Louis Armstrong and Duke Ellington were (and are) two of the main stems of jazz. Any way you look at it, just about everything that's ever happened in this music leads directly – or indirectly – back to them. Both men were born on the cusp of the 19th and 20th centuries, and each became established as a leader during the middle '20s. Although their paths had crossed from time to time over the years, nobody in the entertainment industry had ever managed to get Armstrong and Ellington into a recording studio to make an album together. On April 3, 1961, producer Bob Thiele achieved what should be regarded as one of his greatest accomplishments; he organized and supervised a seven-and-a-half-hour session at RCA Victor's Studio One on East 24th Street in Manhattan, using a sextet combining Duke Ellington with Louis Armstrong & His All-Stars. This group included ex-Ellington clarinetist Barney Bigard, ex-Jimmie Lunceford swing-to-bop trombonist Trummy Young, bassist Mort Herbert, and drummer Danny Barcelona. A second session took place during the afternoon of the following day.
Reissue with latest remastering. Comes with liner notes. One of the first albums to ever issue recordings made at the Newport Jazz Festival – quite a big hit, and the beginning of a real trend in jazz! The set's also some great work by Duke – free to perform in a setting that's not bound by some of the time restrictions of earlier years, which lets him offer up three long tracks with a great deal of sophistication over previous recordings. Due to bad mike placement on stage, the original "live" album was actually a studio re-creation; the actual live performance was never issued-until now. This 2-CD set contains the complete original album and the hour-plus concert. More than 100 minutes of new music, and the whole thing's in stereo for the first time!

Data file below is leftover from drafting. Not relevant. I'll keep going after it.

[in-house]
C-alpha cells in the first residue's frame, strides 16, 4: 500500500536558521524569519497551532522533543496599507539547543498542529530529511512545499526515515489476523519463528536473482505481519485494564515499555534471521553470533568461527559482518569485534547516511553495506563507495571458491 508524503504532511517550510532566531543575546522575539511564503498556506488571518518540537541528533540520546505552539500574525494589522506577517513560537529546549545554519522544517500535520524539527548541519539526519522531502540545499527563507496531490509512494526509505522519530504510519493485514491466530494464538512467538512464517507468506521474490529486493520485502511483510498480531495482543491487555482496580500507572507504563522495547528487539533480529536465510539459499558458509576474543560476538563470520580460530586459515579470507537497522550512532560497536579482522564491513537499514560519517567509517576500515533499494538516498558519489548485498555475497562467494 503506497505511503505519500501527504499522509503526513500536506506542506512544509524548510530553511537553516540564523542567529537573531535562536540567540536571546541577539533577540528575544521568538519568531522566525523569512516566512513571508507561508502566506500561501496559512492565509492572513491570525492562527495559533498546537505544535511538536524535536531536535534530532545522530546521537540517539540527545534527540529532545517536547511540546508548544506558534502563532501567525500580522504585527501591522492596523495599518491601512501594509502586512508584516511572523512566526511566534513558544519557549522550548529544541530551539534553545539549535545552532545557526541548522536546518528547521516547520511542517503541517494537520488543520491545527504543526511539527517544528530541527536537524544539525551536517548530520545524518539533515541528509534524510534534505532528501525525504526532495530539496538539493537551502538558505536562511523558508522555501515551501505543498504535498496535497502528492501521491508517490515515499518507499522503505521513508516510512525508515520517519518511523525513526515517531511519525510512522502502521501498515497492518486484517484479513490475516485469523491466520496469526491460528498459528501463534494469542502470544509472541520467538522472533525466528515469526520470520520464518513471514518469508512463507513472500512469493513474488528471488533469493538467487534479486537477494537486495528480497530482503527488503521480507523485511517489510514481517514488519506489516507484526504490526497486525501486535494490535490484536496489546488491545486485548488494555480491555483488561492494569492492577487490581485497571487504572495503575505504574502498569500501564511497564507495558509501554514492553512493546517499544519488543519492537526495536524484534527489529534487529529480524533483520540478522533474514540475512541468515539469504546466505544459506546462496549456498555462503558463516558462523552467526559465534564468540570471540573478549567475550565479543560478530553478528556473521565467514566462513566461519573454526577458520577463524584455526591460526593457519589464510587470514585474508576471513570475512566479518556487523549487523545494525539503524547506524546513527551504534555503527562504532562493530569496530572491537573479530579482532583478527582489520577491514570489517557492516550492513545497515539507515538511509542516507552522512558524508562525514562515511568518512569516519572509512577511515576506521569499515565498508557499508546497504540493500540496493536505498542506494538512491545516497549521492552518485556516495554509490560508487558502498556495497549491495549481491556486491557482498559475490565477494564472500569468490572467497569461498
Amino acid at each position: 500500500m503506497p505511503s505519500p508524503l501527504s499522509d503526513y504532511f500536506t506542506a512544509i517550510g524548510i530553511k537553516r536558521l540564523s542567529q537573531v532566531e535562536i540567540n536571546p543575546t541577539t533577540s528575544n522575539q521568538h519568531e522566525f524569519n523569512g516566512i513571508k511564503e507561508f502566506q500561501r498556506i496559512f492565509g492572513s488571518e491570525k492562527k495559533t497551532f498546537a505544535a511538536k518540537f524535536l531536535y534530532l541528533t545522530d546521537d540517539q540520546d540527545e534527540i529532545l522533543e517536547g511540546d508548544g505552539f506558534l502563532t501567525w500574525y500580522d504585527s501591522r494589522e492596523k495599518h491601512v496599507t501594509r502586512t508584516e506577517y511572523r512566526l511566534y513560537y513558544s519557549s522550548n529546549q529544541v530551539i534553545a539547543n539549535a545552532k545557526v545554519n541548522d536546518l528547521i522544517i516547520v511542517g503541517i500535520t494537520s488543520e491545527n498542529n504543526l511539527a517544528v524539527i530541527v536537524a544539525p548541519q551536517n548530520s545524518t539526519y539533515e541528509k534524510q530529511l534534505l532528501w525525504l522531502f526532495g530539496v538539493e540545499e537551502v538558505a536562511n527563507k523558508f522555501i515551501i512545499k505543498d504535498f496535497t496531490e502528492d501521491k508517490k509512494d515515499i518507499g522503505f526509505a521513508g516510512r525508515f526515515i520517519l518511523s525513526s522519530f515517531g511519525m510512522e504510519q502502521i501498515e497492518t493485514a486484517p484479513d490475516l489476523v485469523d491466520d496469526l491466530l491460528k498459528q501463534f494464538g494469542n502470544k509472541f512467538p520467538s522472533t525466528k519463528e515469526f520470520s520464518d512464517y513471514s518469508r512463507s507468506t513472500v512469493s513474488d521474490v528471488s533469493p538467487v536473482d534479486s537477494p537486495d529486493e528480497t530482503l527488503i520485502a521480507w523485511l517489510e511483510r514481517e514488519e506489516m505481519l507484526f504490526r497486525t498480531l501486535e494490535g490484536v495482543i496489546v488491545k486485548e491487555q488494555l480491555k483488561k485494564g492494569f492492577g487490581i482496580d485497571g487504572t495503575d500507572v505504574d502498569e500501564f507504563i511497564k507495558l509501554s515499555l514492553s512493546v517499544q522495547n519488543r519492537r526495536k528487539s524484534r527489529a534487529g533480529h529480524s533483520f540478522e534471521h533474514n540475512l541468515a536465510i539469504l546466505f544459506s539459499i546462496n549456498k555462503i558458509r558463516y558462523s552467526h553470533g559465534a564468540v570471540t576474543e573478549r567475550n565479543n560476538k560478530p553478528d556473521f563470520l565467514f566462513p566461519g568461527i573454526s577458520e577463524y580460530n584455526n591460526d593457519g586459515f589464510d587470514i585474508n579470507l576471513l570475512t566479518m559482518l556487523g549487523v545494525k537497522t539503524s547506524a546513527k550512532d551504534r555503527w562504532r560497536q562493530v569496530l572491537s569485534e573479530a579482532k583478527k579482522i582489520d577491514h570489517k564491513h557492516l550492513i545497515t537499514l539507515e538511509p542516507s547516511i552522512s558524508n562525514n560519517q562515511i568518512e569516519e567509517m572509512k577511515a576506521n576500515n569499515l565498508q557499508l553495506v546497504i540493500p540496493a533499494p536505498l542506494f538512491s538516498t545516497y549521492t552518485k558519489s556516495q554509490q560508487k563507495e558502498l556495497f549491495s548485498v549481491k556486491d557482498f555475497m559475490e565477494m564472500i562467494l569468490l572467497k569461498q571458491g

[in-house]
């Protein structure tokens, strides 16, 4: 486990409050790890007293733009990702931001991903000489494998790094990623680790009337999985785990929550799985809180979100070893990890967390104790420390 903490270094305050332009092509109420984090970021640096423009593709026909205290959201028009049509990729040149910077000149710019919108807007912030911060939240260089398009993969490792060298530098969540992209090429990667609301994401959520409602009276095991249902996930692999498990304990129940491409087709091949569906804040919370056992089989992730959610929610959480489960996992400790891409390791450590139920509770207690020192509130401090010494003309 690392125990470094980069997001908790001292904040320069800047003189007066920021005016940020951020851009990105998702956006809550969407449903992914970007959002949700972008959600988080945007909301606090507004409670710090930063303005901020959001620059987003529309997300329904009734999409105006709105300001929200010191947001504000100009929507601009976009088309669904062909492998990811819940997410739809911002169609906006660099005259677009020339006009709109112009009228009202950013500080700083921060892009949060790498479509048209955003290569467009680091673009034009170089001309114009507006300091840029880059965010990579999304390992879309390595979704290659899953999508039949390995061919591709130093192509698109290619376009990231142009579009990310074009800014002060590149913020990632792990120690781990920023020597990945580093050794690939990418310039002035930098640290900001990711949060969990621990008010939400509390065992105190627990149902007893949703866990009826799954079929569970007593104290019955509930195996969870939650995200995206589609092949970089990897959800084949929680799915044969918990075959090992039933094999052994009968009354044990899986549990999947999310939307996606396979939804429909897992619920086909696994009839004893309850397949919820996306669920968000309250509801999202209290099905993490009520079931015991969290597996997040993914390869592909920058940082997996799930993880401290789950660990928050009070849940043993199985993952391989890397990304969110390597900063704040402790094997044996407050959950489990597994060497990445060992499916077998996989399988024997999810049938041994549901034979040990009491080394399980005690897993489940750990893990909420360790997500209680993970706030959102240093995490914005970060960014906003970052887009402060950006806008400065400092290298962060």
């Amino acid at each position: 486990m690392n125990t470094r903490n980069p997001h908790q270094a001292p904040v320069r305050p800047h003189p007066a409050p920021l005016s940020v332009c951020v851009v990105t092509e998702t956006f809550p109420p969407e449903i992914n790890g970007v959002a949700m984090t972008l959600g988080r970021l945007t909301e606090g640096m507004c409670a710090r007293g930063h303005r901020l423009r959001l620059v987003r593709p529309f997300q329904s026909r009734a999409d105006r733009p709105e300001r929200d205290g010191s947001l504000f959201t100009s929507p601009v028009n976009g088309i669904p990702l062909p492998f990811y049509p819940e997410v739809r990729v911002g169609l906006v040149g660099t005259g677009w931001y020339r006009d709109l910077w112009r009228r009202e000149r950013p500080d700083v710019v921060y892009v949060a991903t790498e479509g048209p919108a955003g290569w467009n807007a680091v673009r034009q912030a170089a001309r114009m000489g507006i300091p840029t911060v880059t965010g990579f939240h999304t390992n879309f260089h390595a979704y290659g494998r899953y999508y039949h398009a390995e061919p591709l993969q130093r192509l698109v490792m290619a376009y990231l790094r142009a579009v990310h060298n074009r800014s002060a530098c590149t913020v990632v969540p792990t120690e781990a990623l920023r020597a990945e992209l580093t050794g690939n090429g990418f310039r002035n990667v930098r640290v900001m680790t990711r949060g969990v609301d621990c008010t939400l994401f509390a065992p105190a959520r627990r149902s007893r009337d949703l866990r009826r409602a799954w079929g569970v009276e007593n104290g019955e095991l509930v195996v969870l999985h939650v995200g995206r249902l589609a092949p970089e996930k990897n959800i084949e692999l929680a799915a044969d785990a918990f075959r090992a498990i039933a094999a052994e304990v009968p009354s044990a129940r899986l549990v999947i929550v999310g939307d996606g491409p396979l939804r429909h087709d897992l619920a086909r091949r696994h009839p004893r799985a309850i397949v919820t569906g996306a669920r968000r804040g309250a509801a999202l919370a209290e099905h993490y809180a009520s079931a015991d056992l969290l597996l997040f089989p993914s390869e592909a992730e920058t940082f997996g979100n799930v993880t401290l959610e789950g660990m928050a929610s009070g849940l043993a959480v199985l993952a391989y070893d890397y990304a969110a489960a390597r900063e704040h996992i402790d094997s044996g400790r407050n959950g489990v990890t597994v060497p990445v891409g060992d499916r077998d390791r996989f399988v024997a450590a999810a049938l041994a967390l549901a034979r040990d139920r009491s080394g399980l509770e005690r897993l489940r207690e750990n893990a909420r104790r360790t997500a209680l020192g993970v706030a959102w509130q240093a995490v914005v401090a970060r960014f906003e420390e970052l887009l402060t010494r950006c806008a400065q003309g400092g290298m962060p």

This DVD compiles different short and medium-lenght films of the Duke and his orchestra. Included also assorted musical sequences from other motion pictures.
Louis Armstrong and Duke Ellington were (and are) two of the main stems of jazz. Any way you look at it, just about everything that's ever happened in this music leads directly – or indirectly – back to them. Both men were born on the cusp of the 19th and 20th centuries, and each became established as a leader during the middle '20s. …
Of the American violinist Anne Akiko Meyers, the American Record Guide is quoted as saying, Through her peerless mastery and vivid imagination there seems to be no limit to the colors she can draw from her instrument. Sony Classicals 6-CD reissue of some of her finest recordings include the Mendelssohn Concerto, which Gramophone praised for its sweetness and poetry, also lauding her rapt playing in Vaughan Williamss The Lark Ascending and her performance of Bruchs Scottish Fantasy, altogether a great success.